Cerebellum–It controls body balance and muscle coordination.

Medulla oblongata– It controls most of the involuntary activities of the body such as heartbeats, breathing, blood pressure, etc.

Hypothalamus– It is the centre for hunger, thirst and eroticism.

Q.3. What are the main parts of the human brain?

Sol: The main parts of the human brain are:

  1. Forebrain: It is mainly formed by two parts- Cerebrum and Diencephalon.
  2. Midbrain: It has two main parts – Corpora Quadrigemina and Cerebral peduncle.
  3. Hindbrain: It mainly consists of three parts: Cerebellum, Pons VArolli and Medulla Oblongata.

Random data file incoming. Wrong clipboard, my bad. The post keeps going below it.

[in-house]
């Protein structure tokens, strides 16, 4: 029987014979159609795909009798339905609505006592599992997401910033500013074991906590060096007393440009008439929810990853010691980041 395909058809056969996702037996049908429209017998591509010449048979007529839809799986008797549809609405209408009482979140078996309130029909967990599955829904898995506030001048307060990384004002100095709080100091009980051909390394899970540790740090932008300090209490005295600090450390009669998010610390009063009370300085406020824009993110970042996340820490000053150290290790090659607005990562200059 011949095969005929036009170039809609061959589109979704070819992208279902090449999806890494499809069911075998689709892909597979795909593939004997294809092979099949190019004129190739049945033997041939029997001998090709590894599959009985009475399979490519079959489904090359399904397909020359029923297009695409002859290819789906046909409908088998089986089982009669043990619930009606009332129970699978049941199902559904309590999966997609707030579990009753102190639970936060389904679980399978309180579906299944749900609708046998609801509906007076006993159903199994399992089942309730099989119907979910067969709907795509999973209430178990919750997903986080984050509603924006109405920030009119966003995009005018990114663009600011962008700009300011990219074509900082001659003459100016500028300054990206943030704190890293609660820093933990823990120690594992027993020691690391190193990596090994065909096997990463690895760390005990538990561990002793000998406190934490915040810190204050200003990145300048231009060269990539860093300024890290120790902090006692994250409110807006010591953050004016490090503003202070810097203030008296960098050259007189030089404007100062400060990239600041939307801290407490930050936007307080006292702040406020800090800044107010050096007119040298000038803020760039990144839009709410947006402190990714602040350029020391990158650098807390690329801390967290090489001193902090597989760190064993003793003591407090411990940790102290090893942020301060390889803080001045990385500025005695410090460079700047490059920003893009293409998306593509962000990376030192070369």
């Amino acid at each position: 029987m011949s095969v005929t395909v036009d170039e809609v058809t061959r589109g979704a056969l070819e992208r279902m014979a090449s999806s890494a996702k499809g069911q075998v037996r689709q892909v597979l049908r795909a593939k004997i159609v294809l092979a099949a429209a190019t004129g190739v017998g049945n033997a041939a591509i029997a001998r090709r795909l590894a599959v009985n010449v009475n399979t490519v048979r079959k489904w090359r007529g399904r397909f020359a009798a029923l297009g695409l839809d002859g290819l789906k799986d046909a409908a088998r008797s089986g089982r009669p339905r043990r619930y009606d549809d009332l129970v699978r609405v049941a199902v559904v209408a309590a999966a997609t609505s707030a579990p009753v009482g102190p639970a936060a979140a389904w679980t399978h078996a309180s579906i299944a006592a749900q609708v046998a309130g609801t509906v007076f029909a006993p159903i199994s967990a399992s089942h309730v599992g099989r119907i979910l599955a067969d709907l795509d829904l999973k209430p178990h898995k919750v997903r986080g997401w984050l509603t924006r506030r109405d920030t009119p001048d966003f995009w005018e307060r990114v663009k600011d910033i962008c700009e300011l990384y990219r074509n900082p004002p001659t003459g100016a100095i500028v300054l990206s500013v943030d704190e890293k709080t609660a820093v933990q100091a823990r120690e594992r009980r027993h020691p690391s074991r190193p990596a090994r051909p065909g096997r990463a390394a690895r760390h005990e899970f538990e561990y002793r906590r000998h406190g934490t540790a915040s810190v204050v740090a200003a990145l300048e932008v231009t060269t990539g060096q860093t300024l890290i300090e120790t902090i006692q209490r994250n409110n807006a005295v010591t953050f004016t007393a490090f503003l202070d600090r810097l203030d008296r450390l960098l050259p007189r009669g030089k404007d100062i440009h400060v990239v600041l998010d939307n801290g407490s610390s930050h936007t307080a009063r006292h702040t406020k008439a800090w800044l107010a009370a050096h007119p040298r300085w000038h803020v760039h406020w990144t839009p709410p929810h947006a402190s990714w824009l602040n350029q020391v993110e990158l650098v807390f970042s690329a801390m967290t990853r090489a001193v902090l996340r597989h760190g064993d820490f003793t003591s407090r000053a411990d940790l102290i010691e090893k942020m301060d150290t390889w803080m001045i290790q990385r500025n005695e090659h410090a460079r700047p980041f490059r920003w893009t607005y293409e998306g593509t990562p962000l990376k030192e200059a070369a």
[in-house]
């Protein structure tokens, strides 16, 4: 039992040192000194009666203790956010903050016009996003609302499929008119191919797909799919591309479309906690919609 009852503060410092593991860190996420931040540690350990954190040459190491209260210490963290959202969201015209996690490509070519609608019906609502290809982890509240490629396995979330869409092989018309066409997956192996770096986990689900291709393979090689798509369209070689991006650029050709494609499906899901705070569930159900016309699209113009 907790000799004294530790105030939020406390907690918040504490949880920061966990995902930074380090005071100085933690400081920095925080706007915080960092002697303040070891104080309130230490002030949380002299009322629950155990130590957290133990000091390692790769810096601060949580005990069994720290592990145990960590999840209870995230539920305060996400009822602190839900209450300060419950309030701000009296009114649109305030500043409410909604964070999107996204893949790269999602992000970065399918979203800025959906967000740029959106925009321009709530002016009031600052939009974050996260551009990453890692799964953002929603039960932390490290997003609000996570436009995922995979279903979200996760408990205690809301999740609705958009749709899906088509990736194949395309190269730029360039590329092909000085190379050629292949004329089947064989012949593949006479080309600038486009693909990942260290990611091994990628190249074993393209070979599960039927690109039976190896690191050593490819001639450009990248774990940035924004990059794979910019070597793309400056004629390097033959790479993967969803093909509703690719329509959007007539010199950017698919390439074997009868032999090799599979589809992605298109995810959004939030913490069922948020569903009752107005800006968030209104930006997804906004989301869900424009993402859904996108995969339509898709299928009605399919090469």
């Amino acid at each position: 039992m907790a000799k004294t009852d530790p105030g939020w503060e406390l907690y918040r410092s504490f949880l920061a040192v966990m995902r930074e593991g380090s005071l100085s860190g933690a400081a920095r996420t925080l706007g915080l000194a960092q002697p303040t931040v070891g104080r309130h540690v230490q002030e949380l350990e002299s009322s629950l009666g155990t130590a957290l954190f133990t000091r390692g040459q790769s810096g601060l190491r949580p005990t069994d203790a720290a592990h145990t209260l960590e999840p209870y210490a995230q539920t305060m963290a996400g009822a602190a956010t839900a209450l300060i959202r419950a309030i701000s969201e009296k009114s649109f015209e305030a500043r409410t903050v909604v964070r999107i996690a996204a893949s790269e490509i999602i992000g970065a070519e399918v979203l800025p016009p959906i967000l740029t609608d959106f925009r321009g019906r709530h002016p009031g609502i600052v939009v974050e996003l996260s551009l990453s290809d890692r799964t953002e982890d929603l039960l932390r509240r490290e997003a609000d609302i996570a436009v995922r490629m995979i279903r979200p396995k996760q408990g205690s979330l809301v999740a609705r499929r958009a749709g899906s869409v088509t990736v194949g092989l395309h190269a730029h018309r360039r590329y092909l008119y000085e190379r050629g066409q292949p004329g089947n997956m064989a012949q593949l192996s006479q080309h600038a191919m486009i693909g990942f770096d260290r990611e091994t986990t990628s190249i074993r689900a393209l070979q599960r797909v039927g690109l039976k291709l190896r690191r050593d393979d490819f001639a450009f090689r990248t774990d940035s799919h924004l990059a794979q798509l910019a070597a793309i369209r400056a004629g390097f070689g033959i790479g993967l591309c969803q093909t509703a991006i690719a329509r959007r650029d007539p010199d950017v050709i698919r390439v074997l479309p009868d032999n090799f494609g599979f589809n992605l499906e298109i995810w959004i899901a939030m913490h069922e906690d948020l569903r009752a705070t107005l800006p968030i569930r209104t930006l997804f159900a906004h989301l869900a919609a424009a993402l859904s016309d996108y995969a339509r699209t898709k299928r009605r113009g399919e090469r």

Q.4. Where is the Brain located?

Sol: The brain is enclosed within the skull, which consists of 22 bones. Anatomically, the brain is contained within the cranium and is surrounded by the cerebrospinal fluid, which protects the brain from minor mechanical shocks, jolts and provides the necessary nutrients required by the brain.

Q.5. What is Cerebrospinal Fluid?

Sol: The Cerebrospinal Fluid (CSF) is a fluid that circulates within the skull and spinal cord, filling up hollow spaces on the surface of the brain. Every day around 500ml of cerebrospinal fluid is produced by the specialised ependymal cells.

Q.6. Which are the smallest part and the central region of the brain?

Sol: The midbrain, which consists of tectum and tegmentum is considered the smallest part of the brain. The hindbrain, which is composed of cerebellum, medulla and pons are considered the central region of the human brain.

Q.7. What is Grey and White matter of the human brain?